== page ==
This latest model receives a glut of signature features designed to lift it above the supermini morass.
The new nose, while recognisable, takes the C3 in a radically different direction from that of the old car. By joining the model at the hip with the smaller C1, Citroën has, in effect, announced a bolder design language for its small cars, one characterised by the Airbumps that were such a key feature of the C4 Cactus.
Considered alongside wheel arch extensions and a floating roof (or one alternatively coloured, at any rate), that language borrows liberally from a design lexicon normally associated with SUVs.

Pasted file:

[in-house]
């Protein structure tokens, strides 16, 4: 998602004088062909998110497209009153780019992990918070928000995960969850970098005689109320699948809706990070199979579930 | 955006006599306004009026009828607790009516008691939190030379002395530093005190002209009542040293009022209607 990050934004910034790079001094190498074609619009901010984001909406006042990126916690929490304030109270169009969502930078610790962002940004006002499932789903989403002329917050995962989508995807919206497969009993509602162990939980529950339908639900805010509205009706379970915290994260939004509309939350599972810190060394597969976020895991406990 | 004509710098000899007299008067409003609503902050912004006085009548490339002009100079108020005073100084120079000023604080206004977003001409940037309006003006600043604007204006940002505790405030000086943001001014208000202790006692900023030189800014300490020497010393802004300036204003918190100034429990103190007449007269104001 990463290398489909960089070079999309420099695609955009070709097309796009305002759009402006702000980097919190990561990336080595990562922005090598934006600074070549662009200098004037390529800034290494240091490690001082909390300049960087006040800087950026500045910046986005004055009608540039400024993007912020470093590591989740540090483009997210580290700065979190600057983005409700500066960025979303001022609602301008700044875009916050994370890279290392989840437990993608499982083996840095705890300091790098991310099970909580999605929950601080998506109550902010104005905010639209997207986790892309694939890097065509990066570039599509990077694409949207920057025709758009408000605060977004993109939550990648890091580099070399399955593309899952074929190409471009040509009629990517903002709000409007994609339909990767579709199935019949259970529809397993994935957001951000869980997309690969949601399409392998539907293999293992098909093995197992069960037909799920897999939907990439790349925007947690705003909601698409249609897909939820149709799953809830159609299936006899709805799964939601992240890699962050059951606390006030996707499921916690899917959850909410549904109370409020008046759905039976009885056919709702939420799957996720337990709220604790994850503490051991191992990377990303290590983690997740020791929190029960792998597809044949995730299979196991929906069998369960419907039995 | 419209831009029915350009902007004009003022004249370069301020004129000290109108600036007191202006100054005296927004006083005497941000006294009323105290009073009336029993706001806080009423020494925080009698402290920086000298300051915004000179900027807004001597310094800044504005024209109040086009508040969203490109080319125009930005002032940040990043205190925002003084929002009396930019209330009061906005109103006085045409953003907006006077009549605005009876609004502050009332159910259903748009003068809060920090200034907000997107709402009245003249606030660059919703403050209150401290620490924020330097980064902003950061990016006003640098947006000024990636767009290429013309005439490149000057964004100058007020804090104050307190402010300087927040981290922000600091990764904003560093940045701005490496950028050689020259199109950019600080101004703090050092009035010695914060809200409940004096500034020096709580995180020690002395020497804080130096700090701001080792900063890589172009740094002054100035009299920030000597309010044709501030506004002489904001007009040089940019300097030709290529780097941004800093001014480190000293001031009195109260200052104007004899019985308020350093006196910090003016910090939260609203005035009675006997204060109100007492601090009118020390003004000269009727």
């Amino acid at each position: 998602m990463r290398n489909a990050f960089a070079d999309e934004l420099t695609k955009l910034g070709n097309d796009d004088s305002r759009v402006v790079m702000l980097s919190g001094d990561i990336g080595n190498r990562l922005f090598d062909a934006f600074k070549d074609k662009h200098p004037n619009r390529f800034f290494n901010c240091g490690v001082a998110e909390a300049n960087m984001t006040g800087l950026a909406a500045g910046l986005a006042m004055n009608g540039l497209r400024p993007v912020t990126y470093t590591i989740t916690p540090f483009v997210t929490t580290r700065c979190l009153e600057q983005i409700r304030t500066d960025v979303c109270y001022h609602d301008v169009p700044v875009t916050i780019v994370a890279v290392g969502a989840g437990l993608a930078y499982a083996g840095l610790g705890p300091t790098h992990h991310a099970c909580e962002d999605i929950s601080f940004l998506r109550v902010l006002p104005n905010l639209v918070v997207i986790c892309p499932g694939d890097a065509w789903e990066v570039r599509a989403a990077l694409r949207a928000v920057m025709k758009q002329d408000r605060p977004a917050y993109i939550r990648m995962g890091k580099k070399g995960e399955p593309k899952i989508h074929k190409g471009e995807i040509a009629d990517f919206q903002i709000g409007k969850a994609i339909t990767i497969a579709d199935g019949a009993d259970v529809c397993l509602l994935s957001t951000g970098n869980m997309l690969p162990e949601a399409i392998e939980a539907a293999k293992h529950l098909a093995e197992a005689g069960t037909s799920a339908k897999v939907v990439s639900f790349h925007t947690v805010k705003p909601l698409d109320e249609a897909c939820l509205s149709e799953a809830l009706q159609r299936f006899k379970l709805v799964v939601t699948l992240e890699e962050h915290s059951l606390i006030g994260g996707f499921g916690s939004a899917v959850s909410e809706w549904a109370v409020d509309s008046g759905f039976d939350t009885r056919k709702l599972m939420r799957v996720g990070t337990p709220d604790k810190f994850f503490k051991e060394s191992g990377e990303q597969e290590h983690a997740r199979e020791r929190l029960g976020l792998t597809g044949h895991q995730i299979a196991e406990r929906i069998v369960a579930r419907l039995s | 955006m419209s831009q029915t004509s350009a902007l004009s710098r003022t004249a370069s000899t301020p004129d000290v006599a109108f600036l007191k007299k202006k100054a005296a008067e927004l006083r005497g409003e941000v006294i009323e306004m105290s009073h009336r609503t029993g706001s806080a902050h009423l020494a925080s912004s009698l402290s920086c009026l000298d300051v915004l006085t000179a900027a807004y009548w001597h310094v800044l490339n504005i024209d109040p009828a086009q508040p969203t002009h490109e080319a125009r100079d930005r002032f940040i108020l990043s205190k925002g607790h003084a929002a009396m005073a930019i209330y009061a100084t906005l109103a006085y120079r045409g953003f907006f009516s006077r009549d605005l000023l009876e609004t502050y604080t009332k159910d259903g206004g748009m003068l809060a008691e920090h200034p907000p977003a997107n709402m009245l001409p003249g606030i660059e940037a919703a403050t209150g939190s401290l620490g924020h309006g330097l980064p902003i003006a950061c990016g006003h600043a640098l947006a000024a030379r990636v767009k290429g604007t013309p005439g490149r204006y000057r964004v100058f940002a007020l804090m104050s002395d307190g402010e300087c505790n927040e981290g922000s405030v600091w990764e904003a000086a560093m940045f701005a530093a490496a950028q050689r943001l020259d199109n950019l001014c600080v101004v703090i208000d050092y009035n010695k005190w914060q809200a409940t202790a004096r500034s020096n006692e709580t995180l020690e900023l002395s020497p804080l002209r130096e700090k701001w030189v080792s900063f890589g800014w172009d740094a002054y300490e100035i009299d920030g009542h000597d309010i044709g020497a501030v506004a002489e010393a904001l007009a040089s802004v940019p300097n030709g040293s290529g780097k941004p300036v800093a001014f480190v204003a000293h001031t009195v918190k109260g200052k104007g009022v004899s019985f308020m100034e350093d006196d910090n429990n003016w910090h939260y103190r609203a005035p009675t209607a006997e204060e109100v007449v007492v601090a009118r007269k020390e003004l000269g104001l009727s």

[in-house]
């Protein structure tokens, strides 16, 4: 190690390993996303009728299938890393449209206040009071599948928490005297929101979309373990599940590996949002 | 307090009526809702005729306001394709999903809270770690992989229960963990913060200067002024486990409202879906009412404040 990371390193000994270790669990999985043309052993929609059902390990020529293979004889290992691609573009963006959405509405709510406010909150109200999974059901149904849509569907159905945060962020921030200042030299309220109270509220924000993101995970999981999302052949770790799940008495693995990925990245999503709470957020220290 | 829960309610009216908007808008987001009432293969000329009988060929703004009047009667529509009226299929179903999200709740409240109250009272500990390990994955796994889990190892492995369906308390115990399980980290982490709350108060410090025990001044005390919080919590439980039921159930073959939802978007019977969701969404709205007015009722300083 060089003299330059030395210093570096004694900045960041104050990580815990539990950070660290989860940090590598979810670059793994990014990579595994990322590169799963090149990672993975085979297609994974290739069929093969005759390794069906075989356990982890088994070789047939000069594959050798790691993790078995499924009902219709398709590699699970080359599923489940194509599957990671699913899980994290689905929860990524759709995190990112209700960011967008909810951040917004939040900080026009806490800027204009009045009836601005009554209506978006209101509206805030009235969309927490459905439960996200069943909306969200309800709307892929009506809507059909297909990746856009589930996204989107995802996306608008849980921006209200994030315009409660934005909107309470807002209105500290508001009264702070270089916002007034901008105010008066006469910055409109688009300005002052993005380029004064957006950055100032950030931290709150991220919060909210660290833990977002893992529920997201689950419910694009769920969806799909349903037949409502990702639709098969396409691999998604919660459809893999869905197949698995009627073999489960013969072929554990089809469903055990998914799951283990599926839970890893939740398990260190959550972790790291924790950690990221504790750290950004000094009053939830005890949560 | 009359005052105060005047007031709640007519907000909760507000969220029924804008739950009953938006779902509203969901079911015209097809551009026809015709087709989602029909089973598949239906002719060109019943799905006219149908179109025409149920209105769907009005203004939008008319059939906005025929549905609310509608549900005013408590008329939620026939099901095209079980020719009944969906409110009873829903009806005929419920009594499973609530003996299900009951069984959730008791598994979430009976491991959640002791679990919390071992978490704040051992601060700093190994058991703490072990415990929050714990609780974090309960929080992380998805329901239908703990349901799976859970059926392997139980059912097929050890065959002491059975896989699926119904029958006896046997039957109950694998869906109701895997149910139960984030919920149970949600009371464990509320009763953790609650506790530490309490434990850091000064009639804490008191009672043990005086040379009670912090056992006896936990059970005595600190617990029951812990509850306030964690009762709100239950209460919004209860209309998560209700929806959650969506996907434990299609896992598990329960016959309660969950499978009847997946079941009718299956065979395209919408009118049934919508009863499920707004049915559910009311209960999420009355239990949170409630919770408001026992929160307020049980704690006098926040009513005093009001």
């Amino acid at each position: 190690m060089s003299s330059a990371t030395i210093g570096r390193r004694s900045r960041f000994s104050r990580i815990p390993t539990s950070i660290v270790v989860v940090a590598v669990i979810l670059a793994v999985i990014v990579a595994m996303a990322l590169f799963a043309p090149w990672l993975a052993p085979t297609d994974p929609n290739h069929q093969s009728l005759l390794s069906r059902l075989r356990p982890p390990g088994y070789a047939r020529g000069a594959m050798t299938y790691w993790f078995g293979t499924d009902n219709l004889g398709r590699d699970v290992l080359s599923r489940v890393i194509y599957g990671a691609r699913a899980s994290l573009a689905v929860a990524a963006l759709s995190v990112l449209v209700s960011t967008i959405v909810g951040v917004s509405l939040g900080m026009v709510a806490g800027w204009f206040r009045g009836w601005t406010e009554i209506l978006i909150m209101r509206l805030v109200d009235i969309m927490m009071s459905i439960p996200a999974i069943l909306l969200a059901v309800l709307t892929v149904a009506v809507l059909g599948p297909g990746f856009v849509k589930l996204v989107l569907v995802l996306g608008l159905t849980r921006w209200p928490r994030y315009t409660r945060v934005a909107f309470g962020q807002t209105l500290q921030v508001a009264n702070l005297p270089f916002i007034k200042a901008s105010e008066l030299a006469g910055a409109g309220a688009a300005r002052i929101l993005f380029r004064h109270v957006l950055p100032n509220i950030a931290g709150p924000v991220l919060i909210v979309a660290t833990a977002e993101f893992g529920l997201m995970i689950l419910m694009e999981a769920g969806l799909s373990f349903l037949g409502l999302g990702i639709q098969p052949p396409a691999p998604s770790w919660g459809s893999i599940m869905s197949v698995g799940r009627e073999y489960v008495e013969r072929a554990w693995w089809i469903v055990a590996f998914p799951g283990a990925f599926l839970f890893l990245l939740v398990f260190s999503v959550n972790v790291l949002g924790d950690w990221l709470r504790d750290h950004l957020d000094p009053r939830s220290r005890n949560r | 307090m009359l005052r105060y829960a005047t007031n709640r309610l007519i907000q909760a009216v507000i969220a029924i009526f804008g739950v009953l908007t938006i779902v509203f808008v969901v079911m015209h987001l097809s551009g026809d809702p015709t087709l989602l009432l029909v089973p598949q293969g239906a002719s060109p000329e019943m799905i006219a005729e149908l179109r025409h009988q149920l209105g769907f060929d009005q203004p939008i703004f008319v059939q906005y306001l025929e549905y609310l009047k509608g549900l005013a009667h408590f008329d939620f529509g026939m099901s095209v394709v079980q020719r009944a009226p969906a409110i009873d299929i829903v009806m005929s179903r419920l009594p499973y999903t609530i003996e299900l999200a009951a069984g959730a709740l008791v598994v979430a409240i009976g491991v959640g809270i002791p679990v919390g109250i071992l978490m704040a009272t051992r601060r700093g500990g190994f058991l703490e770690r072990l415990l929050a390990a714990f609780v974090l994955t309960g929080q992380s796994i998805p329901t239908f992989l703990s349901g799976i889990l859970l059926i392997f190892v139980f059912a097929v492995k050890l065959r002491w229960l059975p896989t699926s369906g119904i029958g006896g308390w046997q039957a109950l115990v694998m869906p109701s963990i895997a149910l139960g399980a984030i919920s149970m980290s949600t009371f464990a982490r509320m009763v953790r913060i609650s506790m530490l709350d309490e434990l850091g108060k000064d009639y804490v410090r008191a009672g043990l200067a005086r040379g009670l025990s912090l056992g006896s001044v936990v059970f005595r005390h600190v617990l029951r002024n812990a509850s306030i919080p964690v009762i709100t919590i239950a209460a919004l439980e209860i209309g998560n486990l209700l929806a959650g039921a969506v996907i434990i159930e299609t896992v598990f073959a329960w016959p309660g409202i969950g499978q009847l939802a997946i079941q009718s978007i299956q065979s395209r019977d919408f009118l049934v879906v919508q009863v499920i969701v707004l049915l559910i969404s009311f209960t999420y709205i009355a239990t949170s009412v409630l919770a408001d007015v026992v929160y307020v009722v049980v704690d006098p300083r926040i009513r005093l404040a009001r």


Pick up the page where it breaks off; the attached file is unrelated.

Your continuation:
This ensures that the C3 has a notably different look from that of, say, a Fiesta or a Polo, no matter whether you think the result is a success or not.
It’s worth pointing out, too, that the look is very much dependent on trim level: the entry-level car, shorn of most of the features mentioned, is demonstratively more humble than the range-topper.